While a PhD in the sciences should involve long hours and a certain amount of struggle, it needs to be focused on the question that is being asked and why it is being asked – in other words, it needs to be hypothesis-driven research.  Far too many PhD students do what their supervisor tells them to do without asking whether or not it is the best approach.  PhD students should be given ample time for figuring out where the field is going and what the ‘big questions’ are.  A PhD is not a box checking exercise of ‘did I complete the requisite number of experiments?’, but rather it is an assessment of critical thinking ability and the ability to have a philosophical discussion about the field.  All too often young researchers are pushed to feel like it is late evening and they just have to finish that last paper or last experiment.

The undeniable reality is that there are many more thousands of people undertaking PhDs than ever before.  In the United States alone, a steady climb between 1999 and 2009 resulted in a 17 per cent increase in the number of PhDs awarded (41,100 to 49,554, according to the National Science Foundation).  While academic job posts have grown in number, they have been far outstripped by PhD production.  If we hope to tackle the big issues facing society we still need more graduate students, not fewer. However, we need to put more effort into training the next generation, not just teaching them to do experiments but equipping them with the skills to invent their own.  There needs to be better recognition for supervisors who invest heavily into training their students and a significant reconsideration of the way in which PhD programmes are implemented.

Teaching and training are often under-recognized qualities that have a huge impact on the future of science, and it seems that the best positions are given to those who have opted to be a publication machine first and a teacher later.  This attracts the best students who will often find themselves in what is affectionately known as a ‘sink or swim’ environment. It is important for people to realise that no single supervisor produces work that eclipses the sum of the work of their trainees, and each student shipped out reflects (poorly or otherwise) the supervisor’s ability to train.  The rewards should be evident for supervisors: future collaborations, good international reputation and more productive students are among the benefits that make good training well worth the investment.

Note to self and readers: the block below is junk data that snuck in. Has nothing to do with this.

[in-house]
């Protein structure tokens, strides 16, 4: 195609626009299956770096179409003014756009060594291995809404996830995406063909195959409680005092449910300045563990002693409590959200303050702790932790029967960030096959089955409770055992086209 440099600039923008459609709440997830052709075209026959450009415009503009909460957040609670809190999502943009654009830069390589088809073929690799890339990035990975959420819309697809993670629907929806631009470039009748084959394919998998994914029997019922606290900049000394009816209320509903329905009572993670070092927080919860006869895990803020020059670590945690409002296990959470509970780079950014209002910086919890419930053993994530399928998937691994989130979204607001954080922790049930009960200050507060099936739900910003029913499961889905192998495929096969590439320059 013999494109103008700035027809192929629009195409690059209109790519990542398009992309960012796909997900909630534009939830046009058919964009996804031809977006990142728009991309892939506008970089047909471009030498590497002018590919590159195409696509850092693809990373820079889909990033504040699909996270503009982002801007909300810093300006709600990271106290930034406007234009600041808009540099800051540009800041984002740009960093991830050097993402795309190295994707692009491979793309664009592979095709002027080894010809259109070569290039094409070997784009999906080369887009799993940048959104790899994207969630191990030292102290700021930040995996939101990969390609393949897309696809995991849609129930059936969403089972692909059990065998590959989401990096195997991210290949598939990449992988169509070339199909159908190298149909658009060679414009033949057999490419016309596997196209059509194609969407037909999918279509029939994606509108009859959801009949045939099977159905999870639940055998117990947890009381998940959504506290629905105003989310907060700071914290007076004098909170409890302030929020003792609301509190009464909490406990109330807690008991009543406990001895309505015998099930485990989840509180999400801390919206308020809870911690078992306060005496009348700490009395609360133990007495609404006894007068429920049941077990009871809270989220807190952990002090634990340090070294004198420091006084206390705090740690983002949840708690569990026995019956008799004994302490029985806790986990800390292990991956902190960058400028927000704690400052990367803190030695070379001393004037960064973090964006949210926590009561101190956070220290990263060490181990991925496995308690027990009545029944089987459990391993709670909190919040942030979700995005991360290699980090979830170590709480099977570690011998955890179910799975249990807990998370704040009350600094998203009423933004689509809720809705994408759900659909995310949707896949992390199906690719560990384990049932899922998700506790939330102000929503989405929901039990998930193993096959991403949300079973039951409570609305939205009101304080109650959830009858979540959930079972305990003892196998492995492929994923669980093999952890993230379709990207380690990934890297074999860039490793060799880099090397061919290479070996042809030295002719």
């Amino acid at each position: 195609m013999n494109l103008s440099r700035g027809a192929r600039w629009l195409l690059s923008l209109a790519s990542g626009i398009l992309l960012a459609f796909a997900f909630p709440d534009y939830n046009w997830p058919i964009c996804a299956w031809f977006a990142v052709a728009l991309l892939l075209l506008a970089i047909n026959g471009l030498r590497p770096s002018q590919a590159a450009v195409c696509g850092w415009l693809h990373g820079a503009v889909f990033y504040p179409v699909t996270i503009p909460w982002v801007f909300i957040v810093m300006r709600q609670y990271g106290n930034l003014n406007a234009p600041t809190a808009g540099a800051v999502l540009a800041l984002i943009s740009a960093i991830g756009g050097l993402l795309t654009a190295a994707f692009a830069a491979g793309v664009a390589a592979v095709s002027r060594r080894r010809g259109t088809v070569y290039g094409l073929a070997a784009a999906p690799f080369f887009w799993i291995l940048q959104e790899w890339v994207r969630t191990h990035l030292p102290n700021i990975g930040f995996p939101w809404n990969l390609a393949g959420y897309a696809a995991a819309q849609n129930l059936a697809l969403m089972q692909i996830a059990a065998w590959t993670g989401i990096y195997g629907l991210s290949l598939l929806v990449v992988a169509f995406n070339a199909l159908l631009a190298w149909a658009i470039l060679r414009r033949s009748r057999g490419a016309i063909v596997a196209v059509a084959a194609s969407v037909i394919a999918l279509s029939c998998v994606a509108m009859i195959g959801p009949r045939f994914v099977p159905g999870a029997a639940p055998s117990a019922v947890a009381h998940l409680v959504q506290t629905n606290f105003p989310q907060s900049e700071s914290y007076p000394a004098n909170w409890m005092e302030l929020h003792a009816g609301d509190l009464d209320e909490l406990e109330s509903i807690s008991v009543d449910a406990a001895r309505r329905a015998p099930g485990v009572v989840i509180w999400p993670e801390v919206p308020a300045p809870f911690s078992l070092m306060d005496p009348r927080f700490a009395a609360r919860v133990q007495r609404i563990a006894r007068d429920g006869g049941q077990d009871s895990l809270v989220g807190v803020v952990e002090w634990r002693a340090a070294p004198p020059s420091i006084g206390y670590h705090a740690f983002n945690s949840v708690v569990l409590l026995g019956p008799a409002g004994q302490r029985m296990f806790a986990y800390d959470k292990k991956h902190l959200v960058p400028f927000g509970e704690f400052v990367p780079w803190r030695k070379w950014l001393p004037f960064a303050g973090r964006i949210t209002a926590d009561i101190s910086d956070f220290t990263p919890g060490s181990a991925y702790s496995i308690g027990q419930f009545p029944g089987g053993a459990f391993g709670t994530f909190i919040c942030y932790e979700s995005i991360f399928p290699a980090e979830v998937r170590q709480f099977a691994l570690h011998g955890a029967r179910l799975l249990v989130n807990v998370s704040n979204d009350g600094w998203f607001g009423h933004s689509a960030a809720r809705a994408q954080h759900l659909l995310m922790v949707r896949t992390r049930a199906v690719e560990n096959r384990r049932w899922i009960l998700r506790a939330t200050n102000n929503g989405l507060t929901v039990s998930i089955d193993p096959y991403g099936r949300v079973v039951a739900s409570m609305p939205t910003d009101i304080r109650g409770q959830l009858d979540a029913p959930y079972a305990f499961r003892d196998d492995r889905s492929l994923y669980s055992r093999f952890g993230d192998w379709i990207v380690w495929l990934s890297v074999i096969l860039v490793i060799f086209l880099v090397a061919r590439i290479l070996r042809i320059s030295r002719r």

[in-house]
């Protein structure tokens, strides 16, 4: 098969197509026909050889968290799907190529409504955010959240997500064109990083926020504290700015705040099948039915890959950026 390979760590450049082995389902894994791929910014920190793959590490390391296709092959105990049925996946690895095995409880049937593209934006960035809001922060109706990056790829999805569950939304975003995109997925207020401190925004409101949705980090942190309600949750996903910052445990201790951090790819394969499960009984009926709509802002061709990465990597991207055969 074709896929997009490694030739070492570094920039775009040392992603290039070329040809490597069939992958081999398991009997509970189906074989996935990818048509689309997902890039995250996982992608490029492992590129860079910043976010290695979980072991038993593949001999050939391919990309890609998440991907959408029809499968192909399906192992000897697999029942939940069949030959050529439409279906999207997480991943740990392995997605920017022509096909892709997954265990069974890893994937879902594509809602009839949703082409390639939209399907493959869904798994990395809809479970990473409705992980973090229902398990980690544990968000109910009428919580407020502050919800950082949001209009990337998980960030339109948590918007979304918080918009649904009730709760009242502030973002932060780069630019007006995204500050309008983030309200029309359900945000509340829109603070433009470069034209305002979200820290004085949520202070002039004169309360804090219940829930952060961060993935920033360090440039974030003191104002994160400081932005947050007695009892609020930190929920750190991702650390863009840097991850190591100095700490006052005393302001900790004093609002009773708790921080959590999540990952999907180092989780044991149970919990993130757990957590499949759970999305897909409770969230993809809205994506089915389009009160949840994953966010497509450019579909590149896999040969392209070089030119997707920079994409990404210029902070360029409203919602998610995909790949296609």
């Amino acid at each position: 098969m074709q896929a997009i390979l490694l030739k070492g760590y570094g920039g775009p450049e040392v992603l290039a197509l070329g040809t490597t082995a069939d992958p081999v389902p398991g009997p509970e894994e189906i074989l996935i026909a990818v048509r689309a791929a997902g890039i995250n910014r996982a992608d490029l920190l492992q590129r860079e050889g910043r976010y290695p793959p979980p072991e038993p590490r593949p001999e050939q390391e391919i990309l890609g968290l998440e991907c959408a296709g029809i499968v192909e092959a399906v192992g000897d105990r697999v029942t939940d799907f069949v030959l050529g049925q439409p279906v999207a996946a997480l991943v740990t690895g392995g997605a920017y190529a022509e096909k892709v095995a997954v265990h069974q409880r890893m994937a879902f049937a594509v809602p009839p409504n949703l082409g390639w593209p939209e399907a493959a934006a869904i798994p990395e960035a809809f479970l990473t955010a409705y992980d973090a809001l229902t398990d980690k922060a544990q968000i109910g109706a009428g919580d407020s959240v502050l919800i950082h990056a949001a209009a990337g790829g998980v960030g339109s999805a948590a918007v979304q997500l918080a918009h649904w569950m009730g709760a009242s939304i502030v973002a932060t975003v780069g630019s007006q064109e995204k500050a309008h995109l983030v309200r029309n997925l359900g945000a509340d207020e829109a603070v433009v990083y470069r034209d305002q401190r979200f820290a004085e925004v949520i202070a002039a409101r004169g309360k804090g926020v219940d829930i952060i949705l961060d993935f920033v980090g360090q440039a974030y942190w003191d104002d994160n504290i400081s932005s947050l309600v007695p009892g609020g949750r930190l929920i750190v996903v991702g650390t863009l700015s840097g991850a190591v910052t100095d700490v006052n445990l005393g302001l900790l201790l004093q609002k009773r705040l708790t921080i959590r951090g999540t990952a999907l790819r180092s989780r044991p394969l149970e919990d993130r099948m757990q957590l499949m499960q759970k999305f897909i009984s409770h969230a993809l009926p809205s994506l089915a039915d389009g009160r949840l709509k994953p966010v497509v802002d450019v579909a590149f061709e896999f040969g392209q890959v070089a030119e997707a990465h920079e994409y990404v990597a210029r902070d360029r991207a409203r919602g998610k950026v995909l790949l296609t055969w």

Many fields, especially the biomedical sciences, have created permanent positions for grant facilitators, project managers, human resources managers and accountants as essential components of the research enterprise.  But where are the scientists?

Respectable, well-compensated positions for PhDs who love bench work need to be created for those who love exploring new ideas and love academic lab environments but are simply not going to run their own lab.  This would leave postdoctoral fellow positions for those who are explicitly involved in a temporary training experience with the intention to move on to start their own group. To drive projects that fall outside of a technician’s role, hire a scientist, pay them well, keep them happy and watch the benefits roll in. Much thought must go into how universities can best equip the majority of trainees for non-academic careers and have them leave the academy as motivated young scientists.  This means refraining from demonizing non-academic careers, such as industry, law and journalism, and identifying good candidates for these alternatives early so that they can avoid suffering postdoctoral fellow apathy.

It is important to grapple with the reality of these trends instead of trying to reverse them.  By redeveloping academic training, providing well thought-out projects and accepting the reality of alternative career paths we can improve the quality of scientific research as a whole and ensure that nobody gets a PhD that’s half baked.

David Kent is a Postdoctoral fellow at the Cambridge Institute for Medical Research